"UAW and GM officials are also quick to point out that the program has already been scaled back significantly in the last year. Before then, workers could stay in jobs banks indefinitely -- some were there for more than 15 years -- but now there is a two-year limit. In addition, jobs bank employees at GM may turn down only one company offer to go back to work at a plant within 80 miles of home, and they cannot turn down more than four offers to work for the company elsewhere in the country."[5]
Is there a problem with reporting about the Jobs Bank in this article? No. However, please get the facts straight before doing so. Until someone puts in information about the reasons this program was created in the first place (job security), the fact that the union is the main reason it still exists, and explains how the program has been drastically scaled down in recent years, this passage should and will continue to be deleted. 217.235.192.54 (talk) 11:04, 30 November 2008 (UTC)
It is a fact that the program had 12,000 people in 2005. It is also a fact that the Big Three executives chose to fund the program. Grundle2600 (talk) 15:54, 30 November 2008 (UTC)
Let's stick to the facts as of 2008. It's true that in 2005 one person (named Ken Pool) took advantage of the program to work cross-word puzzles. that is NOT encyclopedic in the first place and this is an article about 2008, not about conditions for one person three years ago.Rjensen (talk) 16:40, 30 November 2008 (UTC)
What about rewriting the information on the crossword puzzle issue and putting it into something like a "Trivia" section? If it has caught the attention of the public (like the "CEOs fly private luxury jets holding a begging bowl" issue) its mention in the article is relevant from the encyclopedic point of view. A great sector of the American public is outraged at certain past practices of the Big Automakers and their past background is now under public scrutiny. The facts of 2008 are the culmination of a process and whitewashing the past is counterproductive if the encyclopedia wants to keep relevant and informative. Xufanc (talk) 02:14, 10 December 2008 (UTC)
This is not about white washing, it's about sourcing an OR. Trivia sections are highly discouraged in wikipedia and are only barely allowed (usually with the assumption the details should be eventually merged into the article or removed) in pop culture articles, definitely not in an article like this. This is an article about the automotive industry crisis of 2008 and it is not up to editors to decide to included questionable information of little direct relevance to the crisis. If we had a source which discussed the crosswords bit in light of the crisis it might be okay but as it stands, it's OR to claim that the crosswords bit has anything to do with the crisis. I could just as well claim it is all Bush's fault Nil Einne (talk) 16:20, 22 December 2008 (UTC)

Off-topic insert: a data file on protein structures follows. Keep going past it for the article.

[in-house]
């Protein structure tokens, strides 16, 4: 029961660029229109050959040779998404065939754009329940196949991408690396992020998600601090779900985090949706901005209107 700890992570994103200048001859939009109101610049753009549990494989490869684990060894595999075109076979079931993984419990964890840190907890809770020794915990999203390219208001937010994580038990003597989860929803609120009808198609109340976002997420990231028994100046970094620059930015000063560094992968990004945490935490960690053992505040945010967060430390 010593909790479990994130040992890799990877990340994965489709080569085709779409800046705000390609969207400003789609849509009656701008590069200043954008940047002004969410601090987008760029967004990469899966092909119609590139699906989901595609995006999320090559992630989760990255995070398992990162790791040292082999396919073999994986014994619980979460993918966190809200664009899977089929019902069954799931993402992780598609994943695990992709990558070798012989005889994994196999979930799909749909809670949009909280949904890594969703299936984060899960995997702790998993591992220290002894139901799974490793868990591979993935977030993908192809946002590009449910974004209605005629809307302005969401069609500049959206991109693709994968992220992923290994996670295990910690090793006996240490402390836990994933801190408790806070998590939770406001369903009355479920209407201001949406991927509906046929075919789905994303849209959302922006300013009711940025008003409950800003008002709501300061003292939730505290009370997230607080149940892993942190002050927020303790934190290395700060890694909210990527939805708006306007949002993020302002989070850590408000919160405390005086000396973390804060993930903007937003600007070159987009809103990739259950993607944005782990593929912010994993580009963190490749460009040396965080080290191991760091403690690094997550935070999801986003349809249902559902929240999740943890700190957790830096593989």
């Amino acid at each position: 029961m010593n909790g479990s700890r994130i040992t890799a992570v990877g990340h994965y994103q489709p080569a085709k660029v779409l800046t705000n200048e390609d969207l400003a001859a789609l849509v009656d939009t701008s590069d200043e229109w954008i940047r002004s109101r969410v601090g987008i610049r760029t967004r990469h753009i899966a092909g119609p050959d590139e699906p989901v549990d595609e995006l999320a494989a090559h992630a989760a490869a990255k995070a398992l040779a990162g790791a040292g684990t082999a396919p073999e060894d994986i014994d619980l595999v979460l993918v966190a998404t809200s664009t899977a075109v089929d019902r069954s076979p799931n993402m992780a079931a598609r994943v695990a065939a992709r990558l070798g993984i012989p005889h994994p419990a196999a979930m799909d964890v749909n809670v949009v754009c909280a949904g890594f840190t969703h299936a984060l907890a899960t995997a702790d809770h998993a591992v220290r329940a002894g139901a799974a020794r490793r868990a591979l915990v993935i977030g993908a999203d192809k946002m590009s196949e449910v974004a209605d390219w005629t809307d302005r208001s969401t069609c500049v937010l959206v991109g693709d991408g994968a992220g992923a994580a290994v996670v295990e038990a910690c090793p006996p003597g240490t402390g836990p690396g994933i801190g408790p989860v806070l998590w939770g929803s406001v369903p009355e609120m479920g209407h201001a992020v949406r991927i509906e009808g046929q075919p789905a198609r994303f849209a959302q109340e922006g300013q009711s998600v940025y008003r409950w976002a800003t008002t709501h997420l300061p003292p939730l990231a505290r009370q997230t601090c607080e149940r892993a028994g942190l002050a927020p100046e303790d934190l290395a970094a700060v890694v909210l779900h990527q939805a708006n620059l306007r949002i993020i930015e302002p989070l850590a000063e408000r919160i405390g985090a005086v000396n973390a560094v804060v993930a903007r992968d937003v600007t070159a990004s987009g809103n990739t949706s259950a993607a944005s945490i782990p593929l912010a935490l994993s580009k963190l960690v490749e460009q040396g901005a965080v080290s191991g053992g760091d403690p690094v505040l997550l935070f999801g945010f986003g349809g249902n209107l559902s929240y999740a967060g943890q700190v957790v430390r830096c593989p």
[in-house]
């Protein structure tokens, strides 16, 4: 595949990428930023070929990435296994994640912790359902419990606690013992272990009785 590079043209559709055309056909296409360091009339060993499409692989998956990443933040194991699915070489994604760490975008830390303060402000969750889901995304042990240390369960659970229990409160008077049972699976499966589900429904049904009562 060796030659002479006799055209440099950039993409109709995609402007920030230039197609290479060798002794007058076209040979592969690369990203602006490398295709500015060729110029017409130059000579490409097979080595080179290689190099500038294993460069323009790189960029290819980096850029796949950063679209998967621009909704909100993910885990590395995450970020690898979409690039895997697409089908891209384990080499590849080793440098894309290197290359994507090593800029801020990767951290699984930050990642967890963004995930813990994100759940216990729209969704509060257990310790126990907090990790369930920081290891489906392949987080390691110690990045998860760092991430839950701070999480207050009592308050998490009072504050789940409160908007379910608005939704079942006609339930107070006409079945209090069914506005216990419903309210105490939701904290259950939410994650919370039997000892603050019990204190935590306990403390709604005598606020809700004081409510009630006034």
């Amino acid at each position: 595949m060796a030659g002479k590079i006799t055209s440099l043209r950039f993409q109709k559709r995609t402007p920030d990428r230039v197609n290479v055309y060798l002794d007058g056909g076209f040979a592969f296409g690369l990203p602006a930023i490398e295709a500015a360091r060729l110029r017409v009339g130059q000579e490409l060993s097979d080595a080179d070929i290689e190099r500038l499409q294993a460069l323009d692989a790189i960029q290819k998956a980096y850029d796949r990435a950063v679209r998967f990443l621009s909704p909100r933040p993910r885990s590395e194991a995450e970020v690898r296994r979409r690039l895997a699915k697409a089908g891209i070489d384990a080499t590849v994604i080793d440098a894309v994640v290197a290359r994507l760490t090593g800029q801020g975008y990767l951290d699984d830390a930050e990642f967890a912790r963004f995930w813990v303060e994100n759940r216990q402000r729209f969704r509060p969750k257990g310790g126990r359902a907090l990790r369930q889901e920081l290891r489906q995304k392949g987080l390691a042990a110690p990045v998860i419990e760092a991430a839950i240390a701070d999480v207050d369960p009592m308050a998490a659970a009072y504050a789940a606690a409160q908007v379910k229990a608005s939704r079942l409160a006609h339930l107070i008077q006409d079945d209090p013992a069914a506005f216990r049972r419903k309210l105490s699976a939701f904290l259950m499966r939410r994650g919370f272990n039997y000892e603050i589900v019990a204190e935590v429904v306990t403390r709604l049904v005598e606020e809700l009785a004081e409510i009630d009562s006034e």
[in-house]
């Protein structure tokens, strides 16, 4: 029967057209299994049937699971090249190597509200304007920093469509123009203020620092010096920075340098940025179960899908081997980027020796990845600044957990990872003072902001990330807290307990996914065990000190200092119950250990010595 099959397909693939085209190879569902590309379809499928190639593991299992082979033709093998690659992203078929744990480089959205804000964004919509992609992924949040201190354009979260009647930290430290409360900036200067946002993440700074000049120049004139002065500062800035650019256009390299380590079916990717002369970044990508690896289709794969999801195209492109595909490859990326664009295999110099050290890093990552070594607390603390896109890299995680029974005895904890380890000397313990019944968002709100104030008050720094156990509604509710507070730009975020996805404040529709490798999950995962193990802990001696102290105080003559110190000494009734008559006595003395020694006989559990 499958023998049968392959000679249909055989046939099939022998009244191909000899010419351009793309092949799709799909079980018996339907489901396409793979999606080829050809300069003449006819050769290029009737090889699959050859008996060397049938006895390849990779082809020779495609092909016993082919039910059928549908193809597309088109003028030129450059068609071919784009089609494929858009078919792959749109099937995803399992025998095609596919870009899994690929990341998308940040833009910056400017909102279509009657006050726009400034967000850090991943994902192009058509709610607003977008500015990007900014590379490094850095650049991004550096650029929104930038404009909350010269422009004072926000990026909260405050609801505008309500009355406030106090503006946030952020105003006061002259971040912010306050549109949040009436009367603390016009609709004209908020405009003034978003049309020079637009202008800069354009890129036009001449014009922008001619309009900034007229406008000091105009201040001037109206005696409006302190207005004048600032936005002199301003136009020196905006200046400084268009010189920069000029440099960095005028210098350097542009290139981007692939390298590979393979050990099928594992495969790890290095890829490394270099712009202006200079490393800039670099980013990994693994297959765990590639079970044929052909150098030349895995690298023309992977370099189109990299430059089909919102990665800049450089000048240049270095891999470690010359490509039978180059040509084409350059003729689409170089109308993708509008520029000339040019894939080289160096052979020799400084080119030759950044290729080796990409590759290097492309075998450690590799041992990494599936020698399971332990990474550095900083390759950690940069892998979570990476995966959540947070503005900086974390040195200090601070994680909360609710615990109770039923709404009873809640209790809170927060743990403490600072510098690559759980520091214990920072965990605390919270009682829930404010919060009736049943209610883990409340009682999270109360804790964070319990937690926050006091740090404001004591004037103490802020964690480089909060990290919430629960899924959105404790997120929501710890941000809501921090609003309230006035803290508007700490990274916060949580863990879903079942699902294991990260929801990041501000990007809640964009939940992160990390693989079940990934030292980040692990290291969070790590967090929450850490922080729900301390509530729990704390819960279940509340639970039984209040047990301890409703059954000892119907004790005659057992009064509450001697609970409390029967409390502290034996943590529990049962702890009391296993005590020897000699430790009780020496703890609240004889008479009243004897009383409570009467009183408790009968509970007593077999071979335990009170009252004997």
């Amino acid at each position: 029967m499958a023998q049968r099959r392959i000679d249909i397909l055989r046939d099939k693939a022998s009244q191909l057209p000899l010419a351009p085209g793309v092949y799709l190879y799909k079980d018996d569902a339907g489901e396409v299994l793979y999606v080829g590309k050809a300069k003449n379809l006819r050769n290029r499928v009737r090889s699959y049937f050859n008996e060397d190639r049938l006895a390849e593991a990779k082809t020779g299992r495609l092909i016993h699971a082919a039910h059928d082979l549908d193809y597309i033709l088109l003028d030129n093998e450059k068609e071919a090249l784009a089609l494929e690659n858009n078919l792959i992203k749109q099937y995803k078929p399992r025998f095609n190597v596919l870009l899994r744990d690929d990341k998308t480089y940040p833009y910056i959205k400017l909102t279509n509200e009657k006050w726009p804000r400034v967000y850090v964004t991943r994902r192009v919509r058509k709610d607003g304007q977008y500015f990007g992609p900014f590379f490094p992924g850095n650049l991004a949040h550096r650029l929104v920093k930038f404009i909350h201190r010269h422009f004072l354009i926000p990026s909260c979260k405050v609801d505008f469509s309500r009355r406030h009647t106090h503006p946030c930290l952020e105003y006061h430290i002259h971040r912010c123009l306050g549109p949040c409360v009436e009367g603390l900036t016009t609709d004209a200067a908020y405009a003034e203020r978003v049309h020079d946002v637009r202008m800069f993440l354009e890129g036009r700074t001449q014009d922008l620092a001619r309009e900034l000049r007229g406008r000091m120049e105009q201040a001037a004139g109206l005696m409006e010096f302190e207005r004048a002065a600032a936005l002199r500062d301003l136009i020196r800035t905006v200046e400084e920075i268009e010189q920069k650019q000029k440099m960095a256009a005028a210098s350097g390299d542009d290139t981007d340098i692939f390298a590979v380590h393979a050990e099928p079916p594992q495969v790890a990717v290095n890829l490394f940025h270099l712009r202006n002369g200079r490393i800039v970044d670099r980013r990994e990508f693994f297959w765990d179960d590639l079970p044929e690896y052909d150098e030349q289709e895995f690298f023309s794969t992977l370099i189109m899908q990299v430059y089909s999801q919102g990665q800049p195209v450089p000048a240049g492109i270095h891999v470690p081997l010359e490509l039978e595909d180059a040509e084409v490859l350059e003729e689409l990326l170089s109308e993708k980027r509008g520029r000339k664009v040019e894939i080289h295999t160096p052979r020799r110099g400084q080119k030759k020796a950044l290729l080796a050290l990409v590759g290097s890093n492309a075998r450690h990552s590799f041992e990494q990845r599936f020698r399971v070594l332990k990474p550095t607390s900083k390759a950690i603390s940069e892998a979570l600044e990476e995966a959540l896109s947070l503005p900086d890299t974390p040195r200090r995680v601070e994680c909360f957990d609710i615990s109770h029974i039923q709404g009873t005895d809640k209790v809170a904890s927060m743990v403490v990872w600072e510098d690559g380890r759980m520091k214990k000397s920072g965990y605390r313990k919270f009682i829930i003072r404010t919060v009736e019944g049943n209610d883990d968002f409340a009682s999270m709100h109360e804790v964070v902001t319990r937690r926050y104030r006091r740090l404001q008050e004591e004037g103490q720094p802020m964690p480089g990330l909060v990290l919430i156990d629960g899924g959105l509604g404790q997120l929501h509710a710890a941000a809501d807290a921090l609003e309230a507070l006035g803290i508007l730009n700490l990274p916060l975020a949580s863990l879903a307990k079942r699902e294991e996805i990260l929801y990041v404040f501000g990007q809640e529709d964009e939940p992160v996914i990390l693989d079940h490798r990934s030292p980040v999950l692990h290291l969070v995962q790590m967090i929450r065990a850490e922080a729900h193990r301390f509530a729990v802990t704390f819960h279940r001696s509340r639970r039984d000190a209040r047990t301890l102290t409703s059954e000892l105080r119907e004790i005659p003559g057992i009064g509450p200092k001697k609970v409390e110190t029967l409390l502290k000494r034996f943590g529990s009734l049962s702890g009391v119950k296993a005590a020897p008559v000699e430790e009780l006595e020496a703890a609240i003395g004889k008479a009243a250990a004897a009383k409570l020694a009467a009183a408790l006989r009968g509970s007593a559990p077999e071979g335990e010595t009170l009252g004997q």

The issue was settled on December 10th, I never pushed it, your comment is redundant, I know about the Trivia policy and please stop your preaching. Xufanc (talk) 03:07, 23 December 2008 (UTC)

I'm OK with the article not mentioning the crossword puzzles, because at least it now says they were paid to show up for work even though there was no work for them to do. Grundle2600 (talk) 15:48, 10 December 2008 (UTC)

text for bailout packages recently submitted available ?[edit]

if you have text for the new proposals from the auto companies, please post asap thanksCinnamon colbert (talk) 17:34, 3 December 2008 (UTC)


Text of the proposals is at this site. U.S. Senate Committee site

reliability claims hourly cost of a worker ?[edit]

does anyone have info bias CAR group source high numbers hourly cost workers ?Cinnamon colbert (talk) 17:36, 3 December 2008 (UTC)

Pro-Bailout Bias Evident[edit]

I dispute the neutrality of this article. In at least two of the sections purporting to present arguments against a bailout, the author then goes on to contradict those arguments. The arguments for the bailout are not contradicted within the same section in this way. Matt2h (talk) 05:19, 12 December 2008 (UTC)

the article is put together by many people, each with their own opinions on the very complicated matter. There was no super-editor to make sure all the sections are parallel or of equal length. Rjensen (talk) 15:51, 12 December 2008 (UTC)

I just found a paragrpah for one argument that was in the section for the other side, so I moved the paragraph to the appropriate section. I don't think there was any bias intended. Grundle2600 (talk) 21:07, 12 December 2008 (UTC)

12Dec08 Last night's Senate vote[edit]